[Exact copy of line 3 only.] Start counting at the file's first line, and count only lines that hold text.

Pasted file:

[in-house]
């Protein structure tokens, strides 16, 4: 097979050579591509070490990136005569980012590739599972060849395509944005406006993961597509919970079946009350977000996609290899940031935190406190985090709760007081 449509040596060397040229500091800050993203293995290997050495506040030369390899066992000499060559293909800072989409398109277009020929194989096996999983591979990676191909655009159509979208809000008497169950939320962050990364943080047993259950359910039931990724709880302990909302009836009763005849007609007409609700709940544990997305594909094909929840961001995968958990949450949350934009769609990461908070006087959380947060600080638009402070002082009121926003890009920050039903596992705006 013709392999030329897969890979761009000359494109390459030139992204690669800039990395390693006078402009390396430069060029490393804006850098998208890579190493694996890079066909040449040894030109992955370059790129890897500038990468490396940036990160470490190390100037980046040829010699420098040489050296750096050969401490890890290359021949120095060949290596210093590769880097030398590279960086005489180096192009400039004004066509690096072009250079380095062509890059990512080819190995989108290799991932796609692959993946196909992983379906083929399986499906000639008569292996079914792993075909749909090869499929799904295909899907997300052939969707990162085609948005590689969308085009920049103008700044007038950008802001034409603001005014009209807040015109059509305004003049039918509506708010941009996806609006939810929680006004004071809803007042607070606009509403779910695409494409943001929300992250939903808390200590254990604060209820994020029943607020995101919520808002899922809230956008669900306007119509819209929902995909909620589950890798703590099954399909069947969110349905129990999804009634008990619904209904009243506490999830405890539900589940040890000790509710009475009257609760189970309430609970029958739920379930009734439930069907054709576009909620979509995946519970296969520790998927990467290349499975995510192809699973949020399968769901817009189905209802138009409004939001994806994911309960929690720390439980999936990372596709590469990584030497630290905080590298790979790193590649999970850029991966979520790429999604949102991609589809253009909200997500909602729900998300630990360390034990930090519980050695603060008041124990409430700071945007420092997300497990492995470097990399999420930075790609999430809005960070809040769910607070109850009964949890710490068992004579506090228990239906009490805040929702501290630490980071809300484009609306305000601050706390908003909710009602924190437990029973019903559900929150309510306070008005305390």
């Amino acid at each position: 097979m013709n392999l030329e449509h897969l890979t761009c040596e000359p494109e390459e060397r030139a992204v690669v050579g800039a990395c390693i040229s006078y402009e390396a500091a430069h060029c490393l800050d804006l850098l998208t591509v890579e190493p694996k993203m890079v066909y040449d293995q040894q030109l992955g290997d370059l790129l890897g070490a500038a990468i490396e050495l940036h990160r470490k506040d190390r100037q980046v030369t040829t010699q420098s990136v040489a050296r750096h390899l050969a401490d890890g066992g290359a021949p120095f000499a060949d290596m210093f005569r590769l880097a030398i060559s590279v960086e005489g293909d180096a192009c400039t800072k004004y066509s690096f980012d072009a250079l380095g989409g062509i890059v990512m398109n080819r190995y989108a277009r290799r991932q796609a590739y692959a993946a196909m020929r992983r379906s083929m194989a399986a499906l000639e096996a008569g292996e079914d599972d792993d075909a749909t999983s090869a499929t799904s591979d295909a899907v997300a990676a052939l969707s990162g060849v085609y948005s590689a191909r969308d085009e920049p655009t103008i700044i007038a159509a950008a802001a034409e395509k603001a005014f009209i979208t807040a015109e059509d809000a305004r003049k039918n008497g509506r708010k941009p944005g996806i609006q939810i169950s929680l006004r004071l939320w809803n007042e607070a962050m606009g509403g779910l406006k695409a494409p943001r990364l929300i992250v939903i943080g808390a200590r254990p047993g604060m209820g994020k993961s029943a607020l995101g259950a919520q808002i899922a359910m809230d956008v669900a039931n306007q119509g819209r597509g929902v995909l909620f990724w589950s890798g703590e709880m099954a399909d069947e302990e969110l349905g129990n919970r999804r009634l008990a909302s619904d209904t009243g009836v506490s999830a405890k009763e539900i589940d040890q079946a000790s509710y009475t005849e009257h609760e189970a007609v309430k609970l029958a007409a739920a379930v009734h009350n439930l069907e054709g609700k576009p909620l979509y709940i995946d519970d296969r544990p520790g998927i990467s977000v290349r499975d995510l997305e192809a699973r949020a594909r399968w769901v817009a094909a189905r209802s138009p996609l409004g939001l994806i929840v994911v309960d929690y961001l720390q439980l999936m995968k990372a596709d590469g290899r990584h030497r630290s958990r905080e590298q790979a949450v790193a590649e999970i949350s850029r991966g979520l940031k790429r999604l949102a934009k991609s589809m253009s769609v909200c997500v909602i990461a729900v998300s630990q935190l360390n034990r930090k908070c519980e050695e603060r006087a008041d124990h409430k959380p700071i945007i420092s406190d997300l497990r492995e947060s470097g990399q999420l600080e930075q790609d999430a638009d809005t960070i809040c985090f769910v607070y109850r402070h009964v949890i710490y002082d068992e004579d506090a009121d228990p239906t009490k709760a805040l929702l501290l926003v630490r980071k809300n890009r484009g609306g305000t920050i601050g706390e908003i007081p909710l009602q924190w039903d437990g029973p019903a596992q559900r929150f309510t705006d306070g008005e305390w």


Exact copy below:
């Amino acid at each position: 097979m013709n392999l030329e449509h897969l890979t761009c040596e000359p494109e390459e060397r030139a992204v690669v050579g800039a990395c390693i040229s006078y402009e390396a500091a430069h060029c490393l800050d804006l850098l998208t591509v890579e190493p694996k993203m890079v066909y040449d293995q040894q030109l992955g290997d370059l790129l890897g070490a500038a990468i490396e050495l940036h990160r470490k506040d190390r100037q980046v030369t040829t010699q420098s990136v040489a050296r750096h390899l050969a401490d890890g066992g290359a021949p120095f000499a060949d290596m210093f005569r590769l880097a030398i060559s590279v960086e005489g293909d180096a192009c400039t800072k004004y066509s690096f980012d072009a250079l380095g989409g062509i890059v990512m398109n080819r190995y989108a277009r290799r991932q796609a590739y692959a993946a196909m020929r992983r379906s083929m194989a399986a499906l000639e096996a008569g292996e079914d599972d792993d075909a749909t999983s090869a499929t799904s591979d295909a899907v997300a990676a052939l969707s990162g060849v085609y948005s590689a191909r969308d085009e920049p655009t103008i700044i007038a159509a950008a802001a034409e395509k603001a005014f009209i979208t807040a015109e059509d809000a305004r003049k039918n008497g509506r708010k941009p944005g996806i609006q939810i169950s929680l006004r004071l939320w809803n007042e607070a962050m606009g509403g779910l406006k695409a494409p943001r990364l929300i992250v939903i943080g808390a200590r254990p047993g604060m209820g994020k993961s029943a607020l995101g259950a919520q808002i899922a359910m809230d956008v669900a039931n306007q119509g819209r597509g929902v995909l909620f990724w589950s890798g703590e709880m099954a399909d069947e302990e969110l349905g129990n919970r999804r009634l008990a909302s619904d209904t009243g009836v506490s999830a405890k009763e539900i589940d040890q079946a000790s509710y009475t005849e009257h609760e189970a007609v309430k609970l029958a007409a739920a379930v009734h009350n439930l069907e054709g609700k576009p909620l979509y709940i995946d519970d296969r544990p520790g998927i990467s977000v290349r499975d995510l997305e192809a699973r949020a594909r399968w769901v817009a094909a189905r209802s138009p996609l409004g939001l994806i929840v994911v309960d929690y961001l720390q439980l999936m995968k990372a596709d590469g290899r990584h030497r630290s958990r905080e590298q790979a949450v790193a590649e999970i949350s850029r991966g979520l940031k790429r999604l949102a934009k991609s589809m253009s769609v909200c997500v909602i990461a729900v998300s630990q935190l360390n034990r930090k908070c519980e050695e603060r006087a008041d124990h409430k959380p700071i945007i420092s406190d997300l497990r492995e947060s470097g990399q999420l600080e930075q790609d999430a638009d809005t960070i809040c985090f769910v607070y109850r402070h009964v949890i710490y002082d068992e004579d506090a009121d228990p239906t009490k709760a805040l929702l501290l926003v630490r980071k809300n890009r484009g609306g305000t920050i601050g706390e908003i007081p909710l009602q924190w039903d437990g029973p019903a596992q559900r929150f309510t705006d306070g008005e305390w």